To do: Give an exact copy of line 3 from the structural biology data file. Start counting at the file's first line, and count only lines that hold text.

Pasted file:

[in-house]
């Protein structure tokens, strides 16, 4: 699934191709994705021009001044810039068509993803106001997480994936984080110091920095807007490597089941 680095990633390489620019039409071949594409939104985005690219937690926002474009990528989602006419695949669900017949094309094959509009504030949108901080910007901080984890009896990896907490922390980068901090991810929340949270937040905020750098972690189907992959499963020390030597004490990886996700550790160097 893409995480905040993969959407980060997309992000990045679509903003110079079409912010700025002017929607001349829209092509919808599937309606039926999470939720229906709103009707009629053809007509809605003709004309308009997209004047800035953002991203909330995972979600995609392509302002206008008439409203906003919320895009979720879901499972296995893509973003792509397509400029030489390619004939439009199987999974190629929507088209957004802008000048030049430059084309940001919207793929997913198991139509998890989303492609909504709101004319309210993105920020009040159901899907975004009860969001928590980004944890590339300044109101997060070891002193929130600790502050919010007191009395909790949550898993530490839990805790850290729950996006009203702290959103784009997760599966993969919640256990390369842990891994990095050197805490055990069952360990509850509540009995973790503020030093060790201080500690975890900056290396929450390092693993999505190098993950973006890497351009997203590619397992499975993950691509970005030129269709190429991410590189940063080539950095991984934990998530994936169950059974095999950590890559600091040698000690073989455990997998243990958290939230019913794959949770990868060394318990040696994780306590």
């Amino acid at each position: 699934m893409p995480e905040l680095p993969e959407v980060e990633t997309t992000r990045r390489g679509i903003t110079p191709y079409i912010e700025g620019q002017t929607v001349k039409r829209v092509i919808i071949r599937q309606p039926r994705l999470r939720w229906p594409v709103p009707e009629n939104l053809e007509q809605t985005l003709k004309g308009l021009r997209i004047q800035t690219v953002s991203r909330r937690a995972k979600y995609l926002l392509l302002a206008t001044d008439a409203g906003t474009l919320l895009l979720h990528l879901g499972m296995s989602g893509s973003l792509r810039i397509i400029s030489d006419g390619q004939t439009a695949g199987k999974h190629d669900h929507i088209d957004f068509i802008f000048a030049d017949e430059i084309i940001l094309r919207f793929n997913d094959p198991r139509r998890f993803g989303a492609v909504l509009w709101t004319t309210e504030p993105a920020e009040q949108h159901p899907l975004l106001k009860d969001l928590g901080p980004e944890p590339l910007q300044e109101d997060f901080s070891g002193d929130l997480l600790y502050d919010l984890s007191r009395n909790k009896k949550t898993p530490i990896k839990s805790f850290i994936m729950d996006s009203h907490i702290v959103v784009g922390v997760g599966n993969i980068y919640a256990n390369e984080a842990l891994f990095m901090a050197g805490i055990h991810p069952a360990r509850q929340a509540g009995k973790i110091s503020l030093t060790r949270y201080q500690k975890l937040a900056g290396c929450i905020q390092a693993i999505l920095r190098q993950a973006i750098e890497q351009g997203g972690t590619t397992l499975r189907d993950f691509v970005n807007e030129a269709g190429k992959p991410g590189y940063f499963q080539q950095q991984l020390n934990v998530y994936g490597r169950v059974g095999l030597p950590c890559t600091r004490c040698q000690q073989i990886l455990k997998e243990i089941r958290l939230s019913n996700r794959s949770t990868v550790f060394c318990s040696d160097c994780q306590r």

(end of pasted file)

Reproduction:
């Amino acid at each position: 699934m893409p995480e905040l680095p993969e959407v980060e990633t997309t992000r990045r390489g679509i903003t110079p191709y079409i912010e700025g620019q002017t929607v001349k039409r829209v092509i919808i071949r599937q309606p039926r994705l999470r939720w229906p594409v709103p009707e009629n939104l053809e007509q809605t985005l003709k004309g308009l021009r997209i004047q800035t690219v953002s991203r909330r937690a995972k979600y995609l926002l392509l302002a206008t001044d008439a409203g906003t474009l919320l895009l979720h990528l879901g499972m296995s989602g893509s973003l792509r810039i397509i400029s030489d006419g390619q004939t439009a695949g199987k999974h190629d669900h929507i088209d957004f068509i802008f000048a030049d017949e430059i084309i940001l094309r919207f793929n997913d094959p198991r139509r998890f993803g989303a492609v909504l509009w709101t004319t309210e504030p993105a920020e009040q949108h159901p899907l975004l106001k009860d969001l928590g901080p980004e944890p590339l910007q300044e109101d997060f901080s070891g002193d929130l997480l600790y502050d919010l984890s007191r009395n909790k009896k949550t898993p530490i990896k839990s805790f850290i994936m729950d996006s009203h907490i702290v959103v784009g922390v997760g599966n993969i980068y919640a256990n390369e984080a842990l891994f990095m901090a050197g805490i055990h991810p069952a360990r509850q929340a509540g009995k973790i110091s503020l030093t060790r949270y201080q500690k975890l937040a900056g290396c929450i905020q390092a693993i999505l920095r190098q993950a973006i750098e890497q351009g997203g972690t590619t397992l499975r189907d993950f691509v970005n807007e030129a269709g190429k992959p991410g590189y940063f499963q080539q950095q991984l020390n934990v998530y994936g490597r169950v059974g095999l030597p950590c890559t600091r004490c040698q000690q073989i990886l455990k997998e243990i089941r958290l939230s019913n996700r794959s949770t990868v550790f060394c318990s040696d160097c994780q306590r």